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  5. I love the language of flowers, but didn't use it while picking my bouquet for my upcoming wedding... I chose hydrangeas and apparently they have multiple meanings - like vanity and boastfulness OR gratefulness OR heartfelt sincerity. So let's go with either of the latter two. LOL :) Great post!

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  6. Great post, Shana! I received yellow roses from a boyfriend because I was living in Texas and I thought it was so romantic! Yellow rose of Texas. :) It's great when you can conjure up a reason for someone doing something special for someone because it means something special to them.

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  7. I was married in Jamaica on the beach. I chose local flowers. I had a bouquet of fushia Calla Lillies.

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  8. I have never chosen flowers for theif meaning, but a long time ago a not so secret admirer kept sending me red and yellow roses as an expression of love and jealousy.

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  9. I'm usually indifferent to flowers, except for lilacs. I LOVE lilacs. So much that I planned my wedding in late May just because that's lilac season and they were the only flowers I carried in my bouquet. So if someone gives me lilacs, I take that to mean they pay attention to my interests. Oh, and I also like the wild lilies that grow in the mountains mid-spring because they mean it's morel season.

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  10. Not me, but I enjoyed reading the meanings. Whatever the color of the flower or the thought behind it, all flowers make me smile.
    Amelia

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  11. Yes, Grace. I love it when authors use flowers and their meanings in their books. I haven't found a way to do it...yet.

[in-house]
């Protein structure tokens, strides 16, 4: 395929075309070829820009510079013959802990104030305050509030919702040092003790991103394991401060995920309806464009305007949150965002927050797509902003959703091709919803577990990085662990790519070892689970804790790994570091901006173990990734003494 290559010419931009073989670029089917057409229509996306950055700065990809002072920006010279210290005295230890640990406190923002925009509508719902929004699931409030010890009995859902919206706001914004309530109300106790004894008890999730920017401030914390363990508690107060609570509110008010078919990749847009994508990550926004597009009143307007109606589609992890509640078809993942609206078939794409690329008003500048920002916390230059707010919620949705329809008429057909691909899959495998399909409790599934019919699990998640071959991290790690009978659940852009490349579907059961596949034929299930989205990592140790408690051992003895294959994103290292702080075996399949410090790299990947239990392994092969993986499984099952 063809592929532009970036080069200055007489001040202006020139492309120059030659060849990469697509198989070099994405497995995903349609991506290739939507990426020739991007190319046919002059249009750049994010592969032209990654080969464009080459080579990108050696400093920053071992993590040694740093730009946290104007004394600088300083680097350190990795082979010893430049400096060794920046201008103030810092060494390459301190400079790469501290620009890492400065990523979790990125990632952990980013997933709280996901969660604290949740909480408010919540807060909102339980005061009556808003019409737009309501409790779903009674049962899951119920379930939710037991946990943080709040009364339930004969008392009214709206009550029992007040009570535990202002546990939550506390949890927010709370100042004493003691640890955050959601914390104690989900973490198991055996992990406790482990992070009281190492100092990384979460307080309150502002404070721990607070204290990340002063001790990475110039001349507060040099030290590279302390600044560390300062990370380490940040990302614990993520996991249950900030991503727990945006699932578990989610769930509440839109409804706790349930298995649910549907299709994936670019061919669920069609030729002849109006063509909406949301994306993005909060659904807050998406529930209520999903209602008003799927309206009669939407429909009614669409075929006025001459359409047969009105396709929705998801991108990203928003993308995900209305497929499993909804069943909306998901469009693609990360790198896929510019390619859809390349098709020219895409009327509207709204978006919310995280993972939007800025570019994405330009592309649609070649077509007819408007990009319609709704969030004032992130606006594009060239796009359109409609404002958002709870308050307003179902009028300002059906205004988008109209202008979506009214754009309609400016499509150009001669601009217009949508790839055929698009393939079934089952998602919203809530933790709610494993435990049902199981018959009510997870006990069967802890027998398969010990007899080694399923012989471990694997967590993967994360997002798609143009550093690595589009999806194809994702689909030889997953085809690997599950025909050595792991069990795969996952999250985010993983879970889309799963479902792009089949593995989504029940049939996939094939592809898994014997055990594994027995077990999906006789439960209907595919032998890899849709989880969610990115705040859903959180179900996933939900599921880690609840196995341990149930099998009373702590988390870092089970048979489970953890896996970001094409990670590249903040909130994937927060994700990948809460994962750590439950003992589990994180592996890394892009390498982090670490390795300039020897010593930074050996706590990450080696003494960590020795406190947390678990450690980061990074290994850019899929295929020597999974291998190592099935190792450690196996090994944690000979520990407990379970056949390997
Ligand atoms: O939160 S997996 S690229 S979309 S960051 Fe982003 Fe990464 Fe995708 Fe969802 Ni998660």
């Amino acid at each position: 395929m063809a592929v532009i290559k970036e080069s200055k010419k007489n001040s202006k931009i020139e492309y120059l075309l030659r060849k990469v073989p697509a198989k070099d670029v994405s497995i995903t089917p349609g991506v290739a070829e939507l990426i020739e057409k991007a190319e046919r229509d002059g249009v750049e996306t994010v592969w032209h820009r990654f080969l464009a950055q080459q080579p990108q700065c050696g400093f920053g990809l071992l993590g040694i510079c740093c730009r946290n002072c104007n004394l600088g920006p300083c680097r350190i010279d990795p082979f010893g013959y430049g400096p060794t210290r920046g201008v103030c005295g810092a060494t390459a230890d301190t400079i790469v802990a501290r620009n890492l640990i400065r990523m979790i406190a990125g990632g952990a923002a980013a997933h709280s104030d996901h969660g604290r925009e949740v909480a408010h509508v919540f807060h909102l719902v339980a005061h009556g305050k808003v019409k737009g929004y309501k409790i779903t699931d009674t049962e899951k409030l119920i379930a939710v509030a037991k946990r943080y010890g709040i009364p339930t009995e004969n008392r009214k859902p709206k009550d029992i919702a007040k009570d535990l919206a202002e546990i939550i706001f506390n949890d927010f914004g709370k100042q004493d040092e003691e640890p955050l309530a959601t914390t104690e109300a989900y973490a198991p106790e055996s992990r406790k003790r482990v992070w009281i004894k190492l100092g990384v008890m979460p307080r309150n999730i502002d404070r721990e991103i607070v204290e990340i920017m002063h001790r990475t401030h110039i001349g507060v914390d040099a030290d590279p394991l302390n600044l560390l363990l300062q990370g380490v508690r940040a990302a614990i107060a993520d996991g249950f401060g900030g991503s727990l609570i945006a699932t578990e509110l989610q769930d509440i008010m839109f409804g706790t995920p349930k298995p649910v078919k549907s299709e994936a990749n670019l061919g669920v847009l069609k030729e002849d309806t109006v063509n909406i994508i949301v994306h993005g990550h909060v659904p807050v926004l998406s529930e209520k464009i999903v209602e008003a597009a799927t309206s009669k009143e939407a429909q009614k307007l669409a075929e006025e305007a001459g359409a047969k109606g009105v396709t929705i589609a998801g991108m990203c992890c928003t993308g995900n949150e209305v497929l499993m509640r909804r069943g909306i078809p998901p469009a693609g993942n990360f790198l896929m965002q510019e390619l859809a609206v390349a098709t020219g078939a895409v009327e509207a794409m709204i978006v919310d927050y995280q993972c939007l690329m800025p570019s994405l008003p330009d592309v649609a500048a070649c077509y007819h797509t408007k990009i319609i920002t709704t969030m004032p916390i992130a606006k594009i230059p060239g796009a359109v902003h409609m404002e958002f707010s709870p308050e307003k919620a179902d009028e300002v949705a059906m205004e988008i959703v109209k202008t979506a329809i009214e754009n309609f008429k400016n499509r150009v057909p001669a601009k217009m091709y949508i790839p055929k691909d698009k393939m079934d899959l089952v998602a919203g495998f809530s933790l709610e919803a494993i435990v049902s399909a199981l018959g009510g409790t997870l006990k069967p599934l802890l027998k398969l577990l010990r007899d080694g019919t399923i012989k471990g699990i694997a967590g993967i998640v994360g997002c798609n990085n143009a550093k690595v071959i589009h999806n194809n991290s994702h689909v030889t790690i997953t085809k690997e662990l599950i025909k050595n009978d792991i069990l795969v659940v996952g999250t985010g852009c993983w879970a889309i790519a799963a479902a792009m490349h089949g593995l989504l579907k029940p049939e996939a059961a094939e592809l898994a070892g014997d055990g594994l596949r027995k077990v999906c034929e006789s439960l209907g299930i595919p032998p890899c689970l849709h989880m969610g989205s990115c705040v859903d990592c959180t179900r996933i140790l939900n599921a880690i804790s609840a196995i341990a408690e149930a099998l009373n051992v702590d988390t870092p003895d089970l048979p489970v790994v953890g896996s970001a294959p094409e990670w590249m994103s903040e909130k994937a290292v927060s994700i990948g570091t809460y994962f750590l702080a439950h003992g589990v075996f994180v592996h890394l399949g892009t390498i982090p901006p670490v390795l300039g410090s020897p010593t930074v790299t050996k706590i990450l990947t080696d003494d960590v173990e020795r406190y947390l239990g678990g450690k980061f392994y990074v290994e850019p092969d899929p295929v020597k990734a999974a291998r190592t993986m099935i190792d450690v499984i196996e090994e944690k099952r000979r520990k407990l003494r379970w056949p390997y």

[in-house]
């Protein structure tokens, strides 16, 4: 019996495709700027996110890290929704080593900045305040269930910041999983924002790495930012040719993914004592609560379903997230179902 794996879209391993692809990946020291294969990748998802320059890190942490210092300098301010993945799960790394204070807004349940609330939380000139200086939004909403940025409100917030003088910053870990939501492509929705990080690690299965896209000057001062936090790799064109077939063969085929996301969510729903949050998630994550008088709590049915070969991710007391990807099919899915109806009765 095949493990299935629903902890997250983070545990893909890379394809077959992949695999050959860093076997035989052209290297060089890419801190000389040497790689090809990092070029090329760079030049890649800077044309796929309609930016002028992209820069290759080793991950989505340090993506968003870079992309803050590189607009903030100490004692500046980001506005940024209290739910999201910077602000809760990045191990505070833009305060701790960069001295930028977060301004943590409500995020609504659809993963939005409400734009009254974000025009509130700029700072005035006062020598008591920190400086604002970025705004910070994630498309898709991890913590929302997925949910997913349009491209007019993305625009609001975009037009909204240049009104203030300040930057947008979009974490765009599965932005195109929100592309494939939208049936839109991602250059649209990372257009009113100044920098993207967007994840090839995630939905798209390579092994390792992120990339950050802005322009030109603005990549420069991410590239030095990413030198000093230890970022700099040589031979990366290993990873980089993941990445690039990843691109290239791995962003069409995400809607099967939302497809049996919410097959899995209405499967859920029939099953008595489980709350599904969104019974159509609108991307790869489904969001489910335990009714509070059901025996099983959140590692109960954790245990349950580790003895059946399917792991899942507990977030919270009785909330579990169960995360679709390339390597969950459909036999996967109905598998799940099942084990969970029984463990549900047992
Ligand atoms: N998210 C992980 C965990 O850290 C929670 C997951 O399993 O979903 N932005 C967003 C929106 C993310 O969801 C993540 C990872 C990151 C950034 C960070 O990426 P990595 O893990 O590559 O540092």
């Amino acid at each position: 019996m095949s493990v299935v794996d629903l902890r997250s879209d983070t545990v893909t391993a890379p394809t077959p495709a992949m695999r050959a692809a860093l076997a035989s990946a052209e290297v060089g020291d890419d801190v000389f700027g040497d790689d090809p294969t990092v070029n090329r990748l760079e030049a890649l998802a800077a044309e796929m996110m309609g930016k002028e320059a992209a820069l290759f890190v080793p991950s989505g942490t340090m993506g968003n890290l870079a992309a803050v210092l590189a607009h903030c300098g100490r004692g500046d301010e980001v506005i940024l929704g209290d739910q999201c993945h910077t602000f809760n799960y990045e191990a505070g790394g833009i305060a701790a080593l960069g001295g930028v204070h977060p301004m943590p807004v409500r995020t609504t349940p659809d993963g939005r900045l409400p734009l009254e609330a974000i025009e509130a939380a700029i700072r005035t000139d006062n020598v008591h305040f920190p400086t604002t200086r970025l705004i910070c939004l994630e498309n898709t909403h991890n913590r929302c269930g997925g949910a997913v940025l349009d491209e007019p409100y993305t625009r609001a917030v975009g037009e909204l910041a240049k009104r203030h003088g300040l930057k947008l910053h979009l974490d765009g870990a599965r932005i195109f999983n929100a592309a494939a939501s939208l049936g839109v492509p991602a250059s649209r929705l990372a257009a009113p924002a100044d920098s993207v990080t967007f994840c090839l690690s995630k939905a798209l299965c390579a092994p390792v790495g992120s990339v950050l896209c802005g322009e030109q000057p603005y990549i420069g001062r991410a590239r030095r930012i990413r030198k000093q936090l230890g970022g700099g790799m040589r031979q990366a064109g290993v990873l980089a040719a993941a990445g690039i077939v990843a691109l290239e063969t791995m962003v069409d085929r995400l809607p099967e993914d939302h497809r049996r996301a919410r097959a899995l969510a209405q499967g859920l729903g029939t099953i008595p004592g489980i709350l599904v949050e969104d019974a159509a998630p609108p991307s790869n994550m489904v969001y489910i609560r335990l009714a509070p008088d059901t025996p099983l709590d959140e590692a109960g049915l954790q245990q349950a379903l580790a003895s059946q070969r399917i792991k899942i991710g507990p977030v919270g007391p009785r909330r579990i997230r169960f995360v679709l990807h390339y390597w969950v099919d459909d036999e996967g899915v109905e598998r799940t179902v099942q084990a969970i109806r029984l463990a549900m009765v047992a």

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  12. Chrystal, I think, as a bride, you get to choose the meanings you want attributed. :-)

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  13. Terry, I agree. That shows so much more thoughtfulness.

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  14. April, I bet those were gorgeous!

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  15. Mina, interesting...Did you decode the meaning?

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  16. Brooklyn, I think you've hit on the modern meaning of flowers. If you have a favorite and someone gives you that flower, then that's far more meaningful than just receiving red roses.

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  17. I think we need to update the language of flowers. We need one that means "hot sex!" Maybe orchids?

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  18. I love carnations! My hubby likes to joke that he is relieved that I like something cheaper than roses! Thank you for sharing the meanings.

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  19. Interesting post, Shana! I carried yellow roses at my wedding, just because I like them. I wasn't aware of the friendship significance, but it fits.:)